Henry VIII


As previously reported, my favourite of these is Richard III. Apart from the excellent character of Richard himself, I think Margaret of Anjou is an interesting character, and it's the first history play in which we hear much from women at all. There are several remarkable scenes. The killings in the Tower, of Clarence and the Princes, stand out as points of no return in Richard's rise and fall respectively. (I note for future use that this play was probably first performed in 1592, the year my ancestor Sir Nicholas Whyte also snuffed it in the tower, though as far as we know he died of relatively natural causes.) The Bosworth field hauntings and subsequent battle are a great climax to the play.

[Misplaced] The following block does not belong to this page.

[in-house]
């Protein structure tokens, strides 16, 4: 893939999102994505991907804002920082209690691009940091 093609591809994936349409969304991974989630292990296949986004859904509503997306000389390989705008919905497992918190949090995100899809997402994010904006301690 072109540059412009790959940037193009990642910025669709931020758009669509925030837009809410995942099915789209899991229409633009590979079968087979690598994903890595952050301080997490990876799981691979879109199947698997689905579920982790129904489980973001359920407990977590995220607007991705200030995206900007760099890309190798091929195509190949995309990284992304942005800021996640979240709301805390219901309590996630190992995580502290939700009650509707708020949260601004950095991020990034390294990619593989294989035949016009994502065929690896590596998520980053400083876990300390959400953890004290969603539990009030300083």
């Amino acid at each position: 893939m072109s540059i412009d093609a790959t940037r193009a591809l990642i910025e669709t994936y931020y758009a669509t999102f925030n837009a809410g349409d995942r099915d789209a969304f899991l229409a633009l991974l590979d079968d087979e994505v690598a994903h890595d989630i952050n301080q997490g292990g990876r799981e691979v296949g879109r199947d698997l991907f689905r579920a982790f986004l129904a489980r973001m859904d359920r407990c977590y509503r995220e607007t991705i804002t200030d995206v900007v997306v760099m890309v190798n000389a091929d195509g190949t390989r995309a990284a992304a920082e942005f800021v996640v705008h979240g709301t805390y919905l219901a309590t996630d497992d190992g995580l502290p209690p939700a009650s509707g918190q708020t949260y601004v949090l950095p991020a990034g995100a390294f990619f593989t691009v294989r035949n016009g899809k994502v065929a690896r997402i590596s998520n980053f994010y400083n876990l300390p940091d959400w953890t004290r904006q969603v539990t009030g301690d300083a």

The most intriguing scene for me, however, was Act 4 Scene 4, which starts with Queen Margaret getting a decent soliloquy ("So, now prosperity begins to mellow, / And drop into the rotten mouth of death"); she then confronts Queen Elizabeth (Edward IV's widow) and the Duchess of York (Edward IV and Richard III's mother); she buggers off to France, but the other two women get a chance to confront Richard; his mother leaves, and he astonishingly persuades Queen Elizabeth to let him marry her daughter (his own niece, after having murdered her father and his own first wife); and then a series of nobles and messengers come with confusing news of Richmond's arrival and rebellions around the land. I'd find this scene particularly difficult to stage and would be tempted to split it up a bit if I were directing. It does, however, show Richard still capable of his old persuasive powers yet vulnerable to meltdown. It's really compelling.